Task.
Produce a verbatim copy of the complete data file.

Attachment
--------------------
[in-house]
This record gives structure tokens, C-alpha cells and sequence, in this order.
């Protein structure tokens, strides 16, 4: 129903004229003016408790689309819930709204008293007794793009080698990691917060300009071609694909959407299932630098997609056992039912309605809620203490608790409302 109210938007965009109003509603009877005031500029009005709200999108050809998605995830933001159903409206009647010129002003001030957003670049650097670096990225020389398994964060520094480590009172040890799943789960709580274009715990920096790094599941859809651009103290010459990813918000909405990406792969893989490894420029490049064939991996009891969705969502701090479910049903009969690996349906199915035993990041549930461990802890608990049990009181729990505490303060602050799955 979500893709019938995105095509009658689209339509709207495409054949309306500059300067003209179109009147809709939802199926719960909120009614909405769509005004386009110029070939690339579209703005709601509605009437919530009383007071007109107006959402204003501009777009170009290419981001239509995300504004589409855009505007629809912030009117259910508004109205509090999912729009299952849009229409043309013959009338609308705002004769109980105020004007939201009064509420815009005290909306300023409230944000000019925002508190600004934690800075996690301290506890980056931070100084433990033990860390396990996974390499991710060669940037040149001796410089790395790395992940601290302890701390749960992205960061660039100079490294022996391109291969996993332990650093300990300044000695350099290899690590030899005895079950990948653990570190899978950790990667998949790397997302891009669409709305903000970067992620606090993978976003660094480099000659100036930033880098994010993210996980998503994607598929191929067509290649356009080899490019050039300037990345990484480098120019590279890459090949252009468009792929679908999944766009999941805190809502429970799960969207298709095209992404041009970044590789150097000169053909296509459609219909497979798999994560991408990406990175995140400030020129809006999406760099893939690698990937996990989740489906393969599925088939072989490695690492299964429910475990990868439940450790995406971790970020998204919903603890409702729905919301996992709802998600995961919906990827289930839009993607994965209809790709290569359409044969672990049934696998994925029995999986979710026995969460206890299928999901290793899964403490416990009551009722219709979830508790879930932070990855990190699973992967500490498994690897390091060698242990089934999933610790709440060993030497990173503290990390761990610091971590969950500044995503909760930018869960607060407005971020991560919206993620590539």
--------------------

[in-house]
This record gives structure tokens, C-alpha cells and sequence, in this order.
């Protein structure tokens, strides 16, 4: 129903004229003016408790689309819930709204008293007794793009080698990691917060300009071609694909959407299932630098997609056992039912309605809620203490608790409302 109210938007965009109003509603009877005031500029009005709200999108050809998605995830933001159903409206009647010129002003001030957003670049650097670096990225020389398994964060520094480590009172040890799943789960709580274009715990920096790094599941859809651009103290010459990813918000909405990406792969893989490894420029490049064939991996009891969705969502701090479910049903009969690996349906199915035993990041549930461990802890608990049990009181729990505490303060602050799955 979500893709019938995105095509009658689209339509709207495409054949309306500059300067003209179109009147809709939802199926719960909120009614909405769509005004386009110029070939690339579209703005709601509605009437919530009383007071007109107006959402204003501009777009170009290419981001239509995300504004589409855009505007629809912030009117259910508004109205509090999912729009299952849009229409043309013959009338609308705002004769109980105020004007939201009064509420815009005290909306300023409230944000000019925002508190600004934690800075996690301290506890980056931070100084433990033990860390396990996974390499991710060669940037040149001796410089790395790395992940601290302890701390749960992205960061660039100079490294022996391109291969996993332990650093300990300044000695350099290899690590030899005895079950990948653990570190899978950790990667998949790397997302891009669409709305903000970067992620606090993978976003660094480099000659100036930033880098994010993210996980998503994607598929191929067509290649356009080899490019050039300037990345990484480098120019590279890459090949252009468009792929679908999944766009999941805190809502429970799960969207298709095209992404041009970044590789150097000169053909296509459609219909497979798999994560991408990406990175995140400030020129809006999406760099893939690698990937996990989740489906393969599925088939072989490695690492299964429910475990990868439940450790995406971790970020998204919903603890409702729905919301996992709802998600995961919906990827289930839009993607994965209809790709290569359409044969672990049934696998994925029995999986979710026995969460206890299928999901290793899964403490416990009551009722219709979830508790879930932070990855990190699973992967500490498994690897390091060698242990089934999933610790709440060993030497990173503290990390761990610091971590969950500044995503909760930018869960607060407005971020991560919206993620590539």